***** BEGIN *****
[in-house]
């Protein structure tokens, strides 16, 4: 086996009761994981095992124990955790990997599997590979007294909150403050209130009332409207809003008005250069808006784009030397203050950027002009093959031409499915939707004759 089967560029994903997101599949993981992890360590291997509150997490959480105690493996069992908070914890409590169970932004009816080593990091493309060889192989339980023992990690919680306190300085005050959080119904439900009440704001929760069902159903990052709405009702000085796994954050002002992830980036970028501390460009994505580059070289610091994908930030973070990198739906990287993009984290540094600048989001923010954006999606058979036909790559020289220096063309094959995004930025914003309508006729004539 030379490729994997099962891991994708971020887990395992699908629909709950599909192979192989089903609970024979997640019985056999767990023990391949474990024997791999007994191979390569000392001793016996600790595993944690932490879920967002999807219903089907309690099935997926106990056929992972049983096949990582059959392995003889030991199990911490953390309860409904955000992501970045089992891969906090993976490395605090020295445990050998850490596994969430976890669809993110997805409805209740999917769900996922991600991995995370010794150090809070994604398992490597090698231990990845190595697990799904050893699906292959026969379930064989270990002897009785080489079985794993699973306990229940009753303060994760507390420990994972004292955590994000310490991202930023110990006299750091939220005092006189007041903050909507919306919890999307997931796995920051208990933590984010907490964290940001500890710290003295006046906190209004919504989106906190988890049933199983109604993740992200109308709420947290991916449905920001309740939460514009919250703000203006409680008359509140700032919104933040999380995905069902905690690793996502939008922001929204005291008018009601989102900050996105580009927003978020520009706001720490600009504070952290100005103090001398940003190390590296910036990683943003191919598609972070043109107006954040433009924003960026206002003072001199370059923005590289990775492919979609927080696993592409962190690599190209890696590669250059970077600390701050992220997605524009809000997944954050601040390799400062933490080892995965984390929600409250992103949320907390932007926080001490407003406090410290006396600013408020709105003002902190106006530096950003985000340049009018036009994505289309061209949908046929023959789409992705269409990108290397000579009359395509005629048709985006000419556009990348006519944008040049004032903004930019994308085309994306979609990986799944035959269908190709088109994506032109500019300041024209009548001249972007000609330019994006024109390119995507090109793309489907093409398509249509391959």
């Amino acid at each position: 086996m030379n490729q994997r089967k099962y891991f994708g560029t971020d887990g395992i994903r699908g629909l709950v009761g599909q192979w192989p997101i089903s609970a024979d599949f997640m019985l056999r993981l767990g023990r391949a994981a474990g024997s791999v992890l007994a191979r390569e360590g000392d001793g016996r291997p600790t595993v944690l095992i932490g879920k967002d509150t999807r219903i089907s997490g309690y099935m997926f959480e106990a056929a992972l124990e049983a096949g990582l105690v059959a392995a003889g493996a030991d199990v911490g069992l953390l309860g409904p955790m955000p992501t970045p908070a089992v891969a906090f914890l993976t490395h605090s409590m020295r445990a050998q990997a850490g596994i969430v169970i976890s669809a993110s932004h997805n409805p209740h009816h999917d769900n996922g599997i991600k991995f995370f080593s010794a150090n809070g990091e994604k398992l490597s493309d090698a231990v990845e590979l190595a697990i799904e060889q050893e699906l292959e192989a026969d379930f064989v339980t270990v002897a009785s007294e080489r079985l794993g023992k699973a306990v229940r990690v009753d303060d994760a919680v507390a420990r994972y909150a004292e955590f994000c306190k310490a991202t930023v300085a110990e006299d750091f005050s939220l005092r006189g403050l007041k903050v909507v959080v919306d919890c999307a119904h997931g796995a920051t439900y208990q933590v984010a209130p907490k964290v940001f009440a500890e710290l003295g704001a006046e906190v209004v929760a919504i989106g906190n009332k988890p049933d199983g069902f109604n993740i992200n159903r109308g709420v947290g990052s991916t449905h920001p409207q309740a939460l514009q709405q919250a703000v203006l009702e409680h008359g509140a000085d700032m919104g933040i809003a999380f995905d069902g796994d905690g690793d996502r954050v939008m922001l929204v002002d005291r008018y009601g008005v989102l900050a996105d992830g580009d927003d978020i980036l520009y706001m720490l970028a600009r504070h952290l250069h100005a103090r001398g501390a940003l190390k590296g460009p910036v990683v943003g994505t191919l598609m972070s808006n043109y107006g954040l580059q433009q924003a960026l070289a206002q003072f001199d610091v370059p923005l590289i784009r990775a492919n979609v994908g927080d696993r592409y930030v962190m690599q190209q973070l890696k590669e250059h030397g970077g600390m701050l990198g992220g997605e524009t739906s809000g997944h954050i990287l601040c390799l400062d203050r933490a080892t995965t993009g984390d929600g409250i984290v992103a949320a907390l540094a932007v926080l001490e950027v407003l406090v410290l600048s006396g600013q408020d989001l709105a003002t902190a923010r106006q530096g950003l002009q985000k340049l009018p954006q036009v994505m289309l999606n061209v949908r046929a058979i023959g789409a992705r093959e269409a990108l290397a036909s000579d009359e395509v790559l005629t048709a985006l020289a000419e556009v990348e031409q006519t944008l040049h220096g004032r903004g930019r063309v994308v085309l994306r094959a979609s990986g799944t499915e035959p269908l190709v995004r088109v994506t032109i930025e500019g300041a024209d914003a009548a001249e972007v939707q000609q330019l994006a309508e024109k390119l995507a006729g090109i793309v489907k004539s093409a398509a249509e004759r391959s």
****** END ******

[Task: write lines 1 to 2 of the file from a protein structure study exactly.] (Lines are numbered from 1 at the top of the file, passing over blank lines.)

[in-house]
């Protein structure tokens, strides 16, 4: 086996009761994981095992124990955790990997599997590979007294909150403050209130009332409207809003008005250069808006784009030397203050950027002009093959031409499915939707004759 089967560029994903997101599949993981992890360590291997509150997490959480105690493996069992908070914890409590169970932004009816080593990091493309060889192989339980023992990690919680306190300085005050959080119904439900009440704001929760069902159903990052709405009702000085796994954050002002992830980036970028501390460009994505580059070289610091994908930030973070990198739906990287993009984290540094600048989001923010954006999606058979036909790559020289220096063309094959995004930025914003309508006729004539 030379490729994997099962891991994708971020887990395992699908629909709950599909192979192989089903609970024979997640019985056999767990023990391949474990024997791999007994191979390569000392001793016996600790595993944690932490879920967002999807219903089907309690099935997926106990056929992972049983096949990582059959392995003889030991199990911490953390309860409904955000992501970045089992891969906090993976490395605090020295445990050998850490596994969430976890669809993110997805409805209740999917769900996922991600991995995370010794150090809070994604398992490597090698231990990845190595697990799904050893699906292959026969379930064989270990002897009785080489079985794993699973306990229940009753303060994760507390420990994972004292955590994000310490991202930023110990006299750091939220005092006189007041903050909507919306919890999307997931796995920051208990933590984010907490964290940001500890710290003295006046906190209004919504989106906190988890049933199983109604993740992200109308709420947290991916449905920001309740939460514009919250703000203006409680008359509140700032919104933040999380995905069902905690690793996502939008922001929204005291008018009601989102900050996105580009927003978020520009706001720490600009504070952290100005103090001398940003190390590296910036990683943003191919598609972070043109107006954040433009924003960026206002003072001199370059923005590289990775492919979609927080696993592409962190690599190209890696590669250059970077600390701050992220997605524009809000997944954050601040390799400062933490080892995965984390929600409250992103949320907390932007926080001490407003406090410290006396600013408020709105003002902190106006530096950003985000340049009018036009994505289309061209949908046929023959789409992705269409990108290397000579009359395509005629048709985006000419556009990348006519944008040049004032903004930019994308085309994306979609990986799944035959269908190709088109994506032109500019300041024209009548001249972007000609330019994006024109390119995507090109793309489907093409398509249509391959």